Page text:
Eyeballs aren’t people…

Measuring the effect of what you create or share using digital channels is deceptively easy. You can generate a lot of numbers very quickly. Big numbers. Intoxicating numbers. Numbers which to those time poor senior managers can seem very impressive when you present the results of your digital communications campaign.

“This piece of content has been seen by 700,000 people!” “We’ve reached 1.8 million people!” “That’s 62,000 eyeballs on our messages!”

But eyeballs aren’t people. Seeing isn’t believing. Or trusting. Or doing anything other than passively consuming. Eyeballs are simply sensory devices (albeit hugely complex and beautiful ones). So eyeballs on their own are nothing really. Eyeballs don’t make decisions, don’t have independent purchasing powers and when left to their own devices aren’t going to make an argument for the validity of your communication.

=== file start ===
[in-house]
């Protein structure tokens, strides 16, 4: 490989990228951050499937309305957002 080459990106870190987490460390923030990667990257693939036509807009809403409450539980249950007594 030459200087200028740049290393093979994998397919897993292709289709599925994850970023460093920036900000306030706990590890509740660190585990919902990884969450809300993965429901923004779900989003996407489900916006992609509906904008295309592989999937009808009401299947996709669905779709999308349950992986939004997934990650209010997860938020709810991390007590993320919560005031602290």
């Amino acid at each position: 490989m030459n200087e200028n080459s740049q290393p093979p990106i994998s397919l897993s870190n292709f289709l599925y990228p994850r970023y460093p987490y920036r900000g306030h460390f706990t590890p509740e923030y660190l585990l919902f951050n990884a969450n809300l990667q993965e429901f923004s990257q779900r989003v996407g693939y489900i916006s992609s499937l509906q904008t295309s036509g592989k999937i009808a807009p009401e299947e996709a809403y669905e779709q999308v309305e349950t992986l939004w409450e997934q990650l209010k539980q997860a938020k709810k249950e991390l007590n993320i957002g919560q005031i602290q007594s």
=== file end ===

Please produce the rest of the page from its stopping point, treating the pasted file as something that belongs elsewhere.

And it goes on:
So leave the eyeballs out of it. Focus on the people behind the eyeballs. Count the number of people who have chosen to do what you asked or encouraged them to do. The numbers are likely to be smaller, but far more meaningful.

(Thanks to Roo Reynolds and Neil Williams for the chat that prompted this post.)

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